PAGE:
While the national minimum wage did rise roughly in step with productivity growth from its inception in 1938 until 1968, in the more than five decades since then, it has not even kept pace with inflation. However, if the minimum wage did rise in step with productivity growth since 1968 it would be over $24 an hour today

At the bottom of the page, a footnote appeared and articulated context for the estimates:

This calculation uses a productivity growth figure that is economy-wide, is based on net output, and adjusts for differences between the NDP deflator and the consumer price index. These issues are discussed in more detail here.

The word “here” was hyperlinked, but it unfortunately led to a 404 error page (and we were unable to retrieve an archived copy). Nevertheless, the article was published on January 21 2020 — narrowly preceding the massive economic shakeup ushered in by the global pandemic that began around that same time.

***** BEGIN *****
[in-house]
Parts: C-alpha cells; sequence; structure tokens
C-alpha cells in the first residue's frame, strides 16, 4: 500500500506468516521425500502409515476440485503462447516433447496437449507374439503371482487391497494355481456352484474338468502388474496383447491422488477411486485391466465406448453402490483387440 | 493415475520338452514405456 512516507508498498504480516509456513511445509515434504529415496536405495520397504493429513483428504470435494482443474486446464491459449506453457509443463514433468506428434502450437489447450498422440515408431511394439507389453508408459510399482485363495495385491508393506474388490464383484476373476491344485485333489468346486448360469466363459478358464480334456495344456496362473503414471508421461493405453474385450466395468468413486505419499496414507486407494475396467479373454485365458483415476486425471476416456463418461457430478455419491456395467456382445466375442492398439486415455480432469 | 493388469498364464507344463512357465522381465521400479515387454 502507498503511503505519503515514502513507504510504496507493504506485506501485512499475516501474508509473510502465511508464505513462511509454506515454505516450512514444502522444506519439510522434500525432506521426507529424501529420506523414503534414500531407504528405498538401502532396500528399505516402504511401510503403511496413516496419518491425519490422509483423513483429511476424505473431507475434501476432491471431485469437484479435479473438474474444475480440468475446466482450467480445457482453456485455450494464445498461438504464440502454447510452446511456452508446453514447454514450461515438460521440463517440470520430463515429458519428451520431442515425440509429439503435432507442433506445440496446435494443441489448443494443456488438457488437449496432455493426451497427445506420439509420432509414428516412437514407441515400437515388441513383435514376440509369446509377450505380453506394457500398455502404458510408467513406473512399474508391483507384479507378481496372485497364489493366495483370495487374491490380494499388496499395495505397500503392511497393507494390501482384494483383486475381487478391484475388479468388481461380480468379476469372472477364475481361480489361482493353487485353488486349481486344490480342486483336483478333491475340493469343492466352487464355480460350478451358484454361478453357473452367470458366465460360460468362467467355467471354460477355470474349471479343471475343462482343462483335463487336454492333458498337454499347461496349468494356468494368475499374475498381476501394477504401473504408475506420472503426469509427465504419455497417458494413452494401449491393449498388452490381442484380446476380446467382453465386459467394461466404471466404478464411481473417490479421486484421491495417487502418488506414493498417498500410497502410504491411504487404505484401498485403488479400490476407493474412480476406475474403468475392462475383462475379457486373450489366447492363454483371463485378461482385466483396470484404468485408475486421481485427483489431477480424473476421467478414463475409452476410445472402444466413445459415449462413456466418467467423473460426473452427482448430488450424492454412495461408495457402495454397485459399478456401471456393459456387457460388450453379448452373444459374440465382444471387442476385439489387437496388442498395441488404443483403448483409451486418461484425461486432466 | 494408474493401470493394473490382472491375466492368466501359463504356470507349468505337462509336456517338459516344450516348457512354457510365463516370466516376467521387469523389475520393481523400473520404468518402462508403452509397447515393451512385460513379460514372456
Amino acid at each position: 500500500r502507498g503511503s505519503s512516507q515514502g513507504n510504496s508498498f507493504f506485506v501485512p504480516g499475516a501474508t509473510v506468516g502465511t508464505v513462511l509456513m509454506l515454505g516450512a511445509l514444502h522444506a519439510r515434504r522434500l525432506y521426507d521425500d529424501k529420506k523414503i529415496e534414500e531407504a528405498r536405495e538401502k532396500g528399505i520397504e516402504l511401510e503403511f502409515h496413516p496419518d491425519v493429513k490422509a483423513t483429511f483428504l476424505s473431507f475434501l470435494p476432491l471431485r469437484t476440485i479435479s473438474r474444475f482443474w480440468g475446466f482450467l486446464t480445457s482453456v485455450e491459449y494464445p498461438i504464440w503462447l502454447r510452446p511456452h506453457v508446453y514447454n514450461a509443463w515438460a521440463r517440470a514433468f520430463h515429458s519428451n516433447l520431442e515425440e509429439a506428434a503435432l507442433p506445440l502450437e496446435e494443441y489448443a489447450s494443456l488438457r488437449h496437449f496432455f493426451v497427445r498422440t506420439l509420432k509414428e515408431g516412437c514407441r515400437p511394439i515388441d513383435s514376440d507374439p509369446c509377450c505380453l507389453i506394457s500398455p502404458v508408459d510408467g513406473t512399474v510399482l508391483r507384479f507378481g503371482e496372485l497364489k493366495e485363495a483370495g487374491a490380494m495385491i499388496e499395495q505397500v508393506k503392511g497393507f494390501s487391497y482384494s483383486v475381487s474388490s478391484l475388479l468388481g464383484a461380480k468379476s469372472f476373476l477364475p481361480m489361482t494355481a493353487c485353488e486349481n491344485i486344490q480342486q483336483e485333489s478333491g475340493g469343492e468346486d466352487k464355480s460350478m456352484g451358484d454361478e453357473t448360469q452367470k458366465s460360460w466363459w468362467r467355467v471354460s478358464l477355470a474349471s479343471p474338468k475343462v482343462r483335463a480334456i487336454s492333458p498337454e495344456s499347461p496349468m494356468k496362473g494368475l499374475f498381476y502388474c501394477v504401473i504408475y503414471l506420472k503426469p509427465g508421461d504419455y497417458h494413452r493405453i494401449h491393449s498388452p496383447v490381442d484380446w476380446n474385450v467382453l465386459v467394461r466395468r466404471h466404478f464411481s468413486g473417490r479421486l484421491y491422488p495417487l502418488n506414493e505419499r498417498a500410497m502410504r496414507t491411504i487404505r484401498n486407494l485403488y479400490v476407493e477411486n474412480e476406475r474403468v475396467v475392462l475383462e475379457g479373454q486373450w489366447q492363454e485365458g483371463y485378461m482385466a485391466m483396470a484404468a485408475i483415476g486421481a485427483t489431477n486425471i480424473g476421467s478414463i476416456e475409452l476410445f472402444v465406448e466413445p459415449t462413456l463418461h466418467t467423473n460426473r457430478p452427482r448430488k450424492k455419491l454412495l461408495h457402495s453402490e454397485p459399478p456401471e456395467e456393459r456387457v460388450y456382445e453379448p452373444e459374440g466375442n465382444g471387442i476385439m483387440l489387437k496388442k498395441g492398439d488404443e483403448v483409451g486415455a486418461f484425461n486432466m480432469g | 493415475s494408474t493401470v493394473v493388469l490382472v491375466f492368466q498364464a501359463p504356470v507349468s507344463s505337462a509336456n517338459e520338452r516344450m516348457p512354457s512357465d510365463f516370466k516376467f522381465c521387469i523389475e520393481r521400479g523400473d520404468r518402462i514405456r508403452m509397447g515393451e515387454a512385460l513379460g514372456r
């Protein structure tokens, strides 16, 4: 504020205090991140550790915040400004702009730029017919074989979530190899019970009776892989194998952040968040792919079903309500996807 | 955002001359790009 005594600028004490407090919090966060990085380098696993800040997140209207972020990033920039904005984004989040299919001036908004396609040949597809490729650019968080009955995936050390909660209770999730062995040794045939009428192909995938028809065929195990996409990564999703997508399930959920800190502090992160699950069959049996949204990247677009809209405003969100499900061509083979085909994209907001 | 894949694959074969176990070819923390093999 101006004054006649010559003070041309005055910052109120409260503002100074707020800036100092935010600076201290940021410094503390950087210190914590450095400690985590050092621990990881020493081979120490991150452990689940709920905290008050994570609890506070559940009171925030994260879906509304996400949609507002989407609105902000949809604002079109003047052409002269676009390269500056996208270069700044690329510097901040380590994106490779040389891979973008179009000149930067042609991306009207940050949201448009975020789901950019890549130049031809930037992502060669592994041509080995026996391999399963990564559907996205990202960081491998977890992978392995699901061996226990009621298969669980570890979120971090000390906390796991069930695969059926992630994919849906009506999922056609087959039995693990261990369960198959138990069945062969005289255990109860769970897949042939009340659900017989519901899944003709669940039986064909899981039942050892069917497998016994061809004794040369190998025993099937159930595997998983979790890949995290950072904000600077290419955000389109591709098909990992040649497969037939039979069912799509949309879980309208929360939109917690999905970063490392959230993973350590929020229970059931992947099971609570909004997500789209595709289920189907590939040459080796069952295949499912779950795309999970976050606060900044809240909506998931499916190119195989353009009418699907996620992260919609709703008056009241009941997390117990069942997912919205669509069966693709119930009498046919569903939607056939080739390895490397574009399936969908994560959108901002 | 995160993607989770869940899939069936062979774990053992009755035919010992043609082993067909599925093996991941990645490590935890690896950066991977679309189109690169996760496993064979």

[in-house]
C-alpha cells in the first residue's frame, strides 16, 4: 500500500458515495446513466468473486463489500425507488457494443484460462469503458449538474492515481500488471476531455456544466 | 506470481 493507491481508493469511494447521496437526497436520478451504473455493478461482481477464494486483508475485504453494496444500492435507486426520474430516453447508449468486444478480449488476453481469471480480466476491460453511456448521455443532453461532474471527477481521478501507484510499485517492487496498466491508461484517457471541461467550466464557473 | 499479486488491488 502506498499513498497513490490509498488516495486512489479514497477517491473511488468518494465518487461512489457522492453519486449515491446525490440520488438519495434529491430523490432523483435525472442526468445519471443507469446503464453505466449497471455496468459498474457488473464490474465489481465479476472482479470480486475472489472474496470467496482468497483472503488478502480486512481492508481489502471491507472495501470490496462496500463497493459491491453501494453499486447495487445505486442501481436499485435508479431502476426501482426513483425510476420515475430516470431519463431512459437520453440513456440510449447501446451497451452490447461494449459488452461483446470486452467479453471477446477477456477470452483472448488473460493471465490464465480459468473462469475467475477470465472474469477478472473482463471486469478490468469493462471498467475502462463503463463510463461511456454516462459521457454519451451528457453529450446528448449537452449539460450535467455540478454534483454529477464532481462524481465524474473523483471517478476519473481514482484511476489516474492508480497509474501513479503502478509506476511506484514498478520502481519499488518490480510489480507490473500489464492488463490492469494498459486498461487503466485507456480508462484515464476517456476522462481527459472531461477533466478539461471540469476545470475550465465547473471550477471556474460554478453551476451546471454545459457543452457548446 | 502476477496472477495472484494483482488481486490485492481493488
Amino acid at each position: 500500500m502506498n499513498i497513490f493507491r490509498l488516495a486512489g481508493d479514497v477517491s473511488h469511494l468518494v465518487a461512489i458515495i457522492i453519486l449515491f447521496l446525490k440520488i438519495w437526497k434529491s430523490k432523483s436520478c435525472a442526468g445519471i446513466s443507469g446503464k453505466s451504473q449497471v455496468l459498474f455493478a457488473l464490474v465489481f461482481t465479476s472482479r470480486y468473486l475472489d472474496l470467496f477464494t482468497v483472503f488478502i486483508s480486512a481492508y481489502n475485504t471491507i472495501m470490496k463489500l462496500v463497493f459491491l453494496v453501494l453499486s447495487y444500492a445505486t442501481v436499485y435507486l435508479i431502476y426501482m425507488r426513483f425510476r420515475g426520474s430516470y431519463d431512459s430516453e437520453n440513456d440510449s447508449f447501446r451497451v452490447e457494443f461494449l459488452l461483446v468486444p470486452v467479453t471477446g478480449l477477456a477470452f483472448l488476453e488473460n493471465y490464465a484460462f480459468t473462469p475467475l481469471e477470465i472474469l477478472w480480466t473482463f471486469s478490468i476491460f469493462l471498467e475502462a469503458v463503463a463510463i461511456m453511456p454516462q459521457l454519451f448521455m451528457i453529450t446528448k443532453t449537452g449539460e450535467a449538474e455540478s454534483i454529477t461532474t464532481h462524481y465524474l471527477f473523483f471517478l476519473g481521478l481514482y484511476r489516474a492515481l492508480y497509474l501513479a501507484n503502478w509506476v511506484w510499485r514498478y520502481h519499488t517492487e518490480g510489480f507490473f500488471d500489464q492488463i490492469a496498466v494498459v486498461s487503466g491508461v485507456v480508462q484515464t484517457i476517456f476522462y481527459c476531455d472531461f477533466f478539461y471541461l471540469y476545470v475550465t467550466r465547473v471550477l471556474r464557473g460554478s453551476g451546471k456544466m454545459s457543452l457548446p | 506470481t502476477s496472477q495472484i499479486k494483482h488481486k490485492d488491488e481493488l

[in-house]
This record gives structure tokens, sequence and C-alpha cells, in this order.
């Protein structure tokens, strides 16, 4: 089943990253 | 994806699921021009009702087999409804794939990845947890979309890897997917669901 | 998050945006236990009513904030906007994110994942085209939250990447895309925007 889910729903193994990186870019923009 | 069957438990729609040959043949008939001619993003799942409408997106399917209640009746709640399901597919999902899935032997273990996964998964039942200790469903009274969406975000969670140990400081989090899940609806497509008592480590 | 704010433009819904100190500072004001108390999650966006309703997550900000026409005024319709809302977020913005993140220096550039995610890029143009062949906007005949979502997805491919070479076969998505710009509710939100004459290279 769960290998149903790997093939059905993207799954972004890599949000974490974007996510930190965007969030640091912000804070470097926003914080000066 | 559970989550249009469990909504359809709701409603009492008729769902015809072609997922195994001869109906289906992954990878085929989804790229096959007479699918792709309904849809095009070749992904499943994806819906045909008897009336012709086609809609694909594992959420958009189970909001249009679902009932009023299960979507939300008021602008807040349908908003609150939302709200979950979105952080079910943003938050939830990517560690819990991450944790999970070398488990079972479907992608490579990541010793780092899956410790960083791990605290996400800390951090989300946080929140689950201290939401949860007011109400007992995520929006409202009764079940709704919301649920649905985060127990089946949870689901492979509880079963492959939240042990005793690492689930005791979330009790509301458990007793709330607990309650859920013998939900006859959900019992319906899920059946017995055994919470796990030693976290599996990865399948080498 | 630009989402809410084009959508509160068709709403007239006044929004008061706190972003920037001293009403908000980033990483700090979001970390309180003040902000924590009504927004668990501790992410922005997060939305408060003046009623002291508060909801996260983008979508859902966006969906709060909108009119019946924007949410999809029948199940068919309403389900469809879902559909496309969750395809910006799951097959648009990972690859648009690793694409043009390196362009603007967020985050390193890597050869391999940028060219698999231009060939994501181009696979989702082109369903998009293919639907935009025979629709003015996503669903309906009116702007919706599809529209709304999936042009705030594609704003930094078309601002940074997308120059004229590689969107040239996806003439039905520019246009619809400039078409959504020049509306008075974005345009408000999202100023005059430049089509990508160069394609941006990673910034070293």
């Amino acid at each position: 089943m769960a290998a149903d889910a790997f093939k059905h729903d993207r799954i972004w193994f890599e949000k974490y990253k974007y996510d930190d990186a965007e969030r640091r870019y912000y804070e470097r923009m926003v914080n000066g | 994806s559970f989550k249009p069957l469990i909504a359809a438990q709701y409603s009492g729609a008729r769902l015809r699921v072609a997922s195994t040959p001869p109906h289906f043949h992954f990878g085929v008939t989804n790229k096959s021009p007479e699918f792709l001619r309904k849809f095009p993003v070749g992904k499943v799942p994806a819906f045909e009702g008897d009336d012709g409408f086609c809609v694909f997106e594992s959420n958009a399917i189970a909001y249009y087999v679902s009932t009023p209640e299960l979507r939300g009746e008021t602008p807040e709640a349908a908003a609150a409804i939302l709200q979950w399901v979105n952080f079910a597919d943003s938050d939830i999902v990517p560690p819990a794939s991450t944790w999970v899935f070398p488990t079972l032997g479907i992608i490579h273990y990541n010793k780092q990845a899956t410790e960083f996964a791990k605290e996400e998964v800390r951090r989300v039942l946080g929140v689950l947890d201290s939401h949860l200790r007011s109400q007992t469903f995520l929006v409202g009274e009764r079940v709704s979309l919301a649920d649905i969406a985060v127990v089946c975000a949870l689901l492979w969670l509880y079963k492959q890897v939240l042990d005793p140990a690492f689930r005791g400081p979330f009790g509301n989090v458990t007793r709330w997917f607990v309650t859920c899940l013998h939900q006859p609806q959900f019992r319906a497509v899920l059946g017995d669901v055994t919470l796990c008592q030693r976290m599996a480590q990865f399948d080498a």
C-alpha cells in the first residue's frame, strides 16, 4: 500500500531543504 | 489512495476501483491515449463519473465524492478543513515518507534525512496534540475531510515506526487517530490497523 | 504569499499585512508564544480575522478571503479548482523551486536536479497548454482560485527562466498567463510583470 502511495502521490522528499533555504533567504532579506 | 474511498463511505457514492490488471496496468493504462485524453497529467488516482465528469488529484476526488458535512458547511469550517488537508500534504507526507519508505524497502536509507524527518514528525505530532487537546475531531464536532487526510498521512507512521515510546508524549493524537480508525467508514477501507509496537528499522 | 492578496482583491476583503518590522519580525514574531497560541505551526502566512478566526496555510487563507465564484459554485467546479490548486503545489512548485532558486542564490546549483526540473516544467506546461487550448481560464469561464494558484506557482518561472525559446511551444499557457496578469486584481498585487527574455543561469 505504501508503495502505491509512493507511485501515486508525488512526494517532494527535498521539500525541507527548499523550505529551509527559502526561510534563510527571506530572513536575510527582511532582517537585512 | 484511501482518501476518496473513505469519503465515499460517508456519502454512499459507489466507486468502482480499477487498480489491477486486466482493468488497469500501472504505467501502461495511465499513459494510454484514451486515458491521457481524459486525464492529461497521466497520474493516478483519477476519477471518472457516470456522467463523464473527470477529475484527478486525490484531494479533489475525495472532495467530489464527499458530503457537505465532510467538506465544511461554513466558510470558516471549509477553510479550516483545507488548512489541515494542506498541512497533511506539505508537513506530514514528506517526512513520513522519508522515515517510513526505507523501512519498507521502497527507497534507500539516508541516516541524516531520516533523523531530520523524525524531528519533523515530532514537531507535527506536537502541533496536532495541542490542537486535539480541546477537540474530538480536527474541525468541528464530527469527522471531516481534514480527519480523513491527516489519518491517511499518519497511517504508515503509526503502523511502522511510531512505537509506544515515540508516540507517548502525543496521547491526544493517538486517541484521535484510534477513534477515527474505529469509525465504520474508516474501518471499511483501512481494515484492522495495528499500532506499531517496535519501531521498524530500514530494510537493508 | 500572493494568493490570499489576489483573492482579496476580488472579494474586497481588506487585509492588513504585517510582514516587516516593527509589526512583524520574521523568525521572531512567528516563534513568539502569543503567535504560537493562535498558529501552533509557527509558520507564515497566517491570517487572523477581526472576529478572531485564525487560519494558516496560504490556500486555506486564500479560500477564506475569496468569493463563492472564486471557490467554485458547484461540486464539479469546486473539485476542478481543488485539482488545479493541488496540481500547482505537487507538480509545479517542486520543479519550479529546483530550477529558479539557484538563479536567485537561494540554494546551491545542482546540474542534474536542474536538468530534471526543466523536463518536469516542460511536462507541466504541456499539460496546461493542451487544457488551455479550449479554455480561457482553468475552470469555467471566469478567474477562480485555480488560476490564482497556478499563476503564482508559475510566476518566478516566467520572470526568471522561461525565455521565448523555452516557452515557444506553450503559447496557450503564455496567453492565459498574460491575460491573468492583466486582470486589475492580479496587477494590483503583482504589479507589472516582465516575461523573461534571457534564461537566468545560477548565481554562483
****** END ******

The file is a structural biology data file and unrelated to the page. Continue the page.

Our search also returned a CBS News article from September 2021 with a similar, but not identical, claim. It was headlined, “Minimum wage would be $26 an hour if it had grown in line with productivity,” and cited both the same source (CEPR) and author of the January 2020 blog post (Dean Baker).

It began:

The federal minimum wage in the U.S. has remained glued at $7.25 an hour for the last 12 years, the longest stretch without a boost since it was first adopted in 1938. Yet there’s another revealing figure that underscores how the minimum wage — created by Congress after the Great Depression as a way to ensure that Americans were fairly paid for their labor — has failed to keep up with the times.